Buddy Stubbs’ Iconic Electra Glide in Blue

GlideSmallThis is another installment in the series of one-of-a-kind motorcycles I found in the collection of Phoenix Harley-Davidson dealer Buddy Stubbs.  Stubbs was a motorcycle racer in the 50s and 60s and a stuntman in many movies and television shows through the 1970s.  I recently had the pleasure of interviewing Buddy and viewing his collection of over 300 vintage motorcycles at his Phoenix dealership.  All of the bikes are amazing; however there are a few that are truly iconic.

Possibly the defining moment in Buddy’s movie career was when he was hired to stunt ride and maintain a fleet of ten white Harley Electra Glides for the 1973 movie Electra Glide in Blue.  The film starred Robert Blake as a diminutive motorcycle cop caught in a web of trouble on the Arizona highway.  Blake later won an Emmy for his TV role as Baretta in the mid 70s.  With a smile, Buddy told me, “Blake is one of the few men I’ve met who is shorter than I am.”

The “blue” in the title of the movie referred to the color of the motorcycle cops’ uniforms.  However, the actual “blue” Electra Glide is the story here.  It only appeared in a shockingly climatic scene near the end of the film (which I will not spoil for you in case you get the itch to rent the movie).  In my opinion, this gritty movie is a must see for anyone who loves classic motorcycle flicks.  You can see the original Electra Glide in Blue movie trailer at the end of this article.

Now back to that blue Glide’s amazing story.  Buddy sold the bike to a customer in 1968.  When he was hired for the film in 1973, Buddy borrowed the bike back from that customer to use as a prop.  Upon completion of the film, Buddy returned the bike and did not see it again for years.  In an interesting twist of fate, Buddy saw the bike at a classic motorcycle auction in California almost 30 years later.  At that point, Buddy won the bidding for the bike, and it is now a cornerstone of his collection at his Phoenix dealership.

Like so many of the bikes in Buddy’s collection, the Electra Glide has a poignant back-story.  Stubbs prefers bikes that are in original, unrestored condition, which gives his classic collection an air of authenticity and history that is refreshingly rare.  If you want to see the rest of Buddy’s amazing collection, there is a tour offered every Friday evening at his Phoenix location.  Buddy himself often leads the tours.  For more information, visit http://www.buddystubbshd.com.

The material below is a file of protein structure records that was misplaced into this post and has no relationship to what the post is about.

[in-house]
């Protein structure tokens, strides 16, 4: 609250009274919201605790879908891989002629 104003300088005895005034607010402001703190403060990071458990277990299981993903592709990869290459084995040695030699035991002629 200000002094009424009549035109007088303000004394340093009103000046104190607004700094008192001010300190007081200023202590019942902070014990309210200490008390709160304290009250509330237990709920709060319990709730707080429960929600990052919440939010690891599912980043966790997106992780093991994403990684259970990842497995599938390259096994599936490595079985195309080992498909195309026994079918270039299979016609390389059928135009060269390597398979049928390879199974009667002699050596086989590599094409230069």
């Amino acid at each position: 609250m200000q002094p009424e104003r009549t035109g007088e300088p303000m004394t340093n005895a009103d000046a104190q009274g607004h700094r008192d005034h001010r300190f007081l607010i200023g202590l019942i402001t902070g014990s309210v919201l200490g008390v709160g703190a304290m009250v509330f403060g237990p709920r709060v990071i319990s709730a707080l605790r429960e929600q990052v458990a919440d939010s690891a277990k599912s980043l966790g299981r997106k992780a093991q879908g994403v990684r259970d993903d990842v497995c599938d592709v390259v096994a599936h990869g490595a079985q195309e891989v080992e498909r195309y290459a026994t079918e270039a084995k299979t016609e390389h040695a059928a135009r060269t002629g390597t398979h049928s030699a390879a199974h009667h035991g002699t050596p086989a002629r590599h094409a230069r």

Courtesy of AllAboutBikes.com

Evel Knievel’s Legendary Caesars Palace Triumph

EvilTriSmallBuddy Stubbs is a legendary television and movie stuntman, a former Daytona winning racer, and a successful Harley-Davidson dealer. I recently spent an afternoon talking with Buddy and perusing his amazing collection of iconic motorcycles at his dealership in Phoenix, Arizona. A full article on Buddy and his classic collection will appear in an upcoming in All About Bikes Magazine. However, I am going to give you a look as some of the more intriguing motorcycles in Mr. Stubbs’ collection.

We will start this series with a spotlight on the closest thing we’ll ever see to the Triumph that Evel Knievel destroyed in his fateful attempt to leap the fountains at Caesars Palace in Las Vegas.

Let’s start with the backstory. Buddy became close friends with Knievel in the 1950s and 1960s when both were active racers. Stubbs said that he and Knievel often went head-to-head in races around the country. Interestingly, Stubbs related that Knievel was only a mediocre racer who, “seldom made it to the main event.” However, Stubbs said that that early racing experience, along with Knievel’s fearlessness and larger-than-life personality combined to make him the greatest motorcycle showman of all time.

On to the story. Along with the rest of the nation, Buddy watched his friend attempt a New Year’s Eve jump over the fountains of Caesars Palace in 1967. The stunt, which was filmed by ABC Sports, ended with a failed landing that sent Knievel into a coma for 29 days (see the video below). The Triumph that Knievel was riding ended up in a twisted heap of burned metal.

Years after the Caesars Palace jump, Knievel was visiting his friend Buddy at his Harley dealership in Phoenix. Knievel spotted a Triumph 650 Bonneville like the one he jumped in Las Vegas. At that point he asked Buddy how much he wanted for the bike. Knievel’s desire was to build an exact replica of the bike that was destroyed at Caesars Palace. Stubbs told Knievel that he had no interest in selling the bike.

However, Buddy related, “Evel was a man with a forceful personality who didn’t like to take ‘no’ for an answer.” After more discussion, Buddy told Knievel that he could borrow the bike and do what he wanted with it, on the condition that he gave it back some day.

The bike you see in the picture is that replica of the destroyed Palace jump bike. What makes it so unique is that it is a project completed by Knievel himself. The bike he borrowed from Stubbs formed the framework for Knievel’s recreation. It spent years in Knievel’s own collection.

How that bike came back into Buddy’s collection adds a powerful endnote to the story. Buddy received a call from Knievel in November of 2007. Evel told Buddy that he was not going to show his collection of bikes anymore and he wanted to return the Triumph. Two days after the Triumph was back in Buddy’s possession, his friend Evel died.

For more information on Buddy Stubbs’ dealership and classic collection, visit http://www.buddystubbshd.com/.

Courtesy of AllAboutBikes.com